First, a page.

This post was originally prepared as a proposal for the AUC/SCE 1st Conference on Localization, Translation and Interpreting: Bridging Gaps (April 15 & 16, 2019, Cairo, Egypt). The proposal was rejected for being outside the scope of the conference.
Over the last few years, the need has become acute to adapt educational practice in university-level schools for translators to the rapidly changing real-life scenario. Nevertheless, almost everywhere, translation education still follows an old-fashioned approach.
The main obstacles newly translation graduates encounter when starting practicing is the blatant inadequacy to cope with the realities of an ever-evolving world.
Even young translators are seldom computer-savvy numerate, while they are mostly and broadly—frequently obsessively—interested in languages only, regardless of the new requirements coming from an increasingly technologized world. In fact, translation practice is evolving outside the usual conduits.
Today, translation competence is a three-legged table, based on data, tools, and knowledge. These three legs must be of the same length, and then grow at par, for the table not to wobble.
Language is a technology, while knowledge is the foundation for the skills that make a translator capable of mastering all the tools of the trade, producing, accessing, and using data.
Data has entered the discussion because of big data, to the point that a now common refrain says that data is the new oil. However, just like oil, data is of little use until it is refined into something profitable. To this end, data owners should care and protect their reserves as a precious resource, but managing data could be problematic, time-consuming and costly, even for those who know how to do it. So, it is something that should be learnt at the earliest convenience.
Data curation may require different tools but the same kind of skills and, especially in the case of language data, one kind of knowledge.
On the other hand, the huge amounts of data manipulated by the large tech corporations have led to the assumption that translation buyers, and possibly industry players too, could do the same with language data.
This has also led to an expectation that may be overly exaggerated or beyond any principle of reality. Indeed, the data that industry players can offer and make available—and even use for their business purposes—is definitely no big data; on the contrary, it is very little and poor. In fact, the verticality of this data and the width of the relevant scope are totally insufficient to enable any player, including or maybe especially the largest ones, to impact the industry. A certain ‘data effect’ indeed exists only because online machine translation engines are trained with the huge amount of textual data available on the Internet regardless of the translation industry.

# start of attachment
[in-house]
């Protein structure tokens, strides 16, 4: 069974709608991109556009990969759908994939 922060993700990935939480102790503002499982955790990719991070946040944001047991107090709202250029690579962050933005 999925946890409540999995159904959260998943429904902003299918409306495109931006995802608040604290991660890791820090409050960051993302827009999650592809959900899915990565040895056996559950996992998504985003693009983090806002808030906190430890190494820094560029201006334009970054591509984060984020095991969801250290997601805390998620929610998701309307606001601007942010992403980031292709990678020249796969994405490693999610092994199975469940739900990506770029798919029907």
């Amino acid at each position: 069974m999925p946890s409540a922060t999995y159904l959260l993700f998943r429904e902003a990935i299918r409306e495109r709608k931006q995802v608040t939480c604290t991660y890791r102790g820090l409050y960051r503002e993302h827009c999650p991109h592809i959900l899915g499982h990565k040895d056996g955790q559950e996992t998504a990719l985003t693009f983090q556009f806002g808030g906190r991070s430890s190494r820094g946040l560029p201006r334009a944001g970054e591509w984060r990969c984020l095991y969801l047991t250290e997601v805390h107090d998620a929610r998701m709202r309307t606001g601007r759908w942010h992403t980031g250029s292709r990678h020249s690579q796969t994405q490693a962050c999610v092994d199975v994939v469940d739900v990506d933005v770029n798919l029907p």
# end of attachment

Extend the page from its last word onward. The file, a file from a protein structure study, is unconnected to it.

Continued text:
What makes standard (big) data different from language data is the deep linguistic competence and subject-field expertise needed to understand it together with a fair proficiency in data management to be sure that any dataset is relevant, reliable and up-to-date.
This applies to the many projects aiming at harvesting, classifying, systematizing, and cleaning language data and even more to the constantly-increasing synthetic data, aggravating the unsolved challenge of selecting and using the right data sources.
In this respect, translation data can turn to be extremely interesting and useful for quality assessment, process analysis and re-engineering and market research, but it is much less considered than language data as this is supposed to be immediately profitable, by leveraging it through discount policies or by training machine translation engines.
We often read and hear say that there’s a shortage of good talents in translation. The main reason for being unwilling to work in the translation industry are weak career profiles and poor remuneration. To broaden their career opportunities, translation graduates should develop a set of new, additional skills that are going to be different every year.
Data management is going to be the primary tasks of this time. Are translation academic institutions ready and willing to deal with translation and language data management? To prepare future translation professionals to take the most out of their own data and the data of their customers and partners? What do future translators have to learn with regard to data?
The ability to exploit the power of data will be a crucial component of a translation business and practice. Data is a precious resource to cherish and take advantage of and new educational programs are needed to teach translation students to deal with data management.